Motion graphics by Tyler McReynolds, Teetotalin LLC

Below is an approximation of this video’s audio content. To see any graphs, charts, graphics, images, and quotes to which Dr. Greger may be referring, watch the above video.

Which plant should we give for which skin disease? There have been thousands of studies published to date about the health effects of green tea, but it wasn’t until fairly recently that researchers have begun to look at the possibility of using green tea for the prevention and treatment of infections. Patents have been taken out on the “antibacterial, antifungal, and antiviral properties of tea.” Let’s review some of the evidence.

In terms of fungal infections, green tea compounds “demonstrated…potent antifungal activity…against” the primary cause of athlete’s foot, fungal nail infections, jock itch, and ringworm—comparable, in some cases, to powerful antifungal drugs like fluconazole. Okay, but this is in a petri dish.

How about a green tea foot bath for athlete’s foot fungus between the toes? Evidently, tea leaves were once used as “a folk remedy” for the fungus. So, why not put it to the test? And indeed, a once-a-day 15-minute dilute green tea foot bath led to a significant improvement in symptoms, compared to control.

Green tea baths also appeared to help with fungus-associated atopic dermatitis, though there was no control group, and full-strength green tea may help clear candida yeast from poorly cleaned dentures. How about for the bacteria that cause plaque and gingivitis? Even a 2% green tea mouthwash was found to be effective. Yes, you should be able to control plaque just with proper brushing and flossing, but with an emphasis on “proper”—most people don’t brush the recommended 4 minutes a day; and so, a dilute green tea mouthwash may help.

Now, in terms of strictly plaque bacteria-killing ability, green tea got beat out by a “garlic with lime mouth rinse,” but I think I’ll just stick with the green tea, thank you very much.  Ew, especially when green tea appears to not just kill plaque bugs directly, but also boost the “antibacterial capacity” of saliva after you drink it.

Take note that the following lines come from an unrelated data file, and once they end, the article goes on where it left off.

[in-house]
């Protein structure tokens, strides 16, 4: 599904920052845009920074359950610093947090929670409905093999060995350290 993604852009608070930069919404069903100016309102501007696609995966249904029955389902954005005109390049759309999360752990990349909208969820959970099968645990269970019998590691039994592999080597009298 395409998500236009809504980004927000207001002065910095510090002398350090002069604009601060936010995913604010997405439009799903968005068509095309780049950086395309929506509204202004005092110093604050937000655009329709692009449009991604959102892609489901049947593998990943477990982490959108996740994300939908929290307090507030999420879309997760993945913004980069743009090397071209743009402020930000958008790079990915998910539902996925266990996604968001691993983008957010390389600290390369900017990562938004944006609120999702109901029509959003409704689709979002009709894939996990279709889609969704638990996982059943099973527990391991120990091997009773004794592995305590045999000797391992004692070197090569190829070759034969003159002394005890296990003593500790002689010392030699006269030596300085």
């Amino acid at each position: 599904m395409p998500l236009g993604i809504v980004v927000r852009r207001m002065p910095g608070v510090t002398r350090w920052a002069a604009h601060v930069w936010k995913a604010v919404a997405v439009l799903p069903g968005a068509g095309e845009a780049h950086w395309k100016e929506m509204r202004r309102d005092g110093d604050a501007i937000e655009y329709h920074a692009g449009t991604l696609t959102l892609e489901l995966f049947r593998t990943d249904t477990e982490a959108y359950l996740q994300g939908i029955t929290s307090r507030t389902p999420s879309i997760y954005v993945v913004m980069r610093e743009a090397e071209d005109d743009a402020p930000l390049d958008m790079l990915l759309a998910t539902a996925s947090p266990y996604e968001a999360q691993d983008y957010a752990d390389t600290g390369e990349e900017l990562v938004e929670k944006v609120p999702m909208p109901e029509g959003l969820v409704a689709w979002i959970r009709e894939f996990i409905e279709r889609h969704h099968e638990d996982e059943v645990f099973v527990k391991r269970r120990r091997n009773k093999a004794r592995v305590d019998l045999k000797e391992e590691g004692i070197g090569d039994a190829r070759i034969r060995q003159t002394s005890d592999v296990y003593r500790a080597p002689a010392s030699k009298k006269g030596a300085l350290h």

What about green tea for acne? Six weeks of a 2% green tea lotion cut the number of pimples more than half, and significantly reduced the severity, making it a cheap, effective treatment for acne.

Impetigo is another bacterial skin infection that can affect the face, but a “tea ointment” can effect an 80% cure rate, on par with antibiotics given topically or orally.

What about bladder infections? We know a certain concentration of green tea compounds can kill the type of E. coli that causes urinary tract infections. The question then becomes how much tea do you have to drink to achieve those concentrations in your bladder? And, it turns out, not much. Just one cup of tea might have an effect, but you might have to space out multiple cups over the day, since it gets cleared out of your system within about eight hours. So, where we stand now: the test tube data look good, but there has yet to be a single study to put it to the test. So, it should, at this point, just be used as an adjunct therapy for bladder infections. But, “[w]ith emerging multidrug-resistant organisms,” green tea certainly holds potential.

Wait a second, though. If it’s so good at killing bacteria, if we drink green tea, might we be killing the good bacteria in our gut?  No, that’s the amazing thing; a great advantage against other bacteria-killing agents—”no effect [on our] intestinal flora.” But, that may actually not be true. Drinking green tea may actually boost the levels of our good bacteria, by acting “as a prebiotic and”, thereby, “improv[ing] the colon environment.”

Please consider volunteering to help out on the site.

Motion graphics by Tyler McReynolds, Teetotalin LLC

Doctor's Note

Drinking tea with meals may impair iron absorption, so better to drink between meals. More on green tea, one of my three favorite beverages (along with water and hibiscus tea):

For more on acne, check out: